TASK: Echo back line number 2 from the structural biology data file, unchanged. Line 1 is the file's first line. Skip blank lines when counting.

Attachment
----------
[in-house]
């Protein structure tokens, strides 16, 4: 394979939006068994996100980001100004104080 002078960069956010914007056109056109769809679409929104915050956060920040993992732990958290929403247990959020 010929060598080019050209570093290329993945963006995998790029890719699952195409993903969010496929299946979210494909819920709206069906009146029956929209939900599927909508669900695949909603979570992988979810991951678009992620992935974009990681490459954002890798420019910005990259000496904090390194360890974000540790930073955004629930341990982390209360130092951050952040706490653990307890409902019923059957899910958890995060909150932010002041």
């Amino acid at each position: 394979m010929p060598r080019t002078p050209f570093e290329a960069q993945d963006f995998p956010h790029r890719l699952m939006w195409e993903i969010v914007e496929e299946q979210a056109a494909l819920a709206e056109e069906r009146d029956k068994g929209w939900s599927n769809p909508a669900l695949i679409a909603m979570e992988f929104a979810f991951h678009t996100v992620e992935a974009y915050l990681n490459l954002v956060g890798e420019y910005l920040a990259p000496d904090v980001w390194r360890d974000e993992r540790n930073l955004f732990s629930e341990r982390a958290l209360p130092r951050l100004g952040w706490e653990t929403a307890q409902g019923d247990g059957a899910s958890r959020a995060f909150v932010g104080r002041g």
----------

């Protein structure tokens, strides 16, 4: 394979939006068994996100980001100004104080 002078960069956010914007056109056109769809679409929104915050956060920040993992732990958290929403247990959020 010929060598080019050209570093290329993945963006995998790029890719699952195409993903969010496929299946979210494909819920709206069906009146029956929209939900599927909508669900695949909603979570992988979810991951678009992620992935974009990681490459954002890798420019910005990259000496904090390194360890974000540790930073955004629930341990982390209360130092951050952040706490653990307890409902019923059957899910958890995060909150932010002041």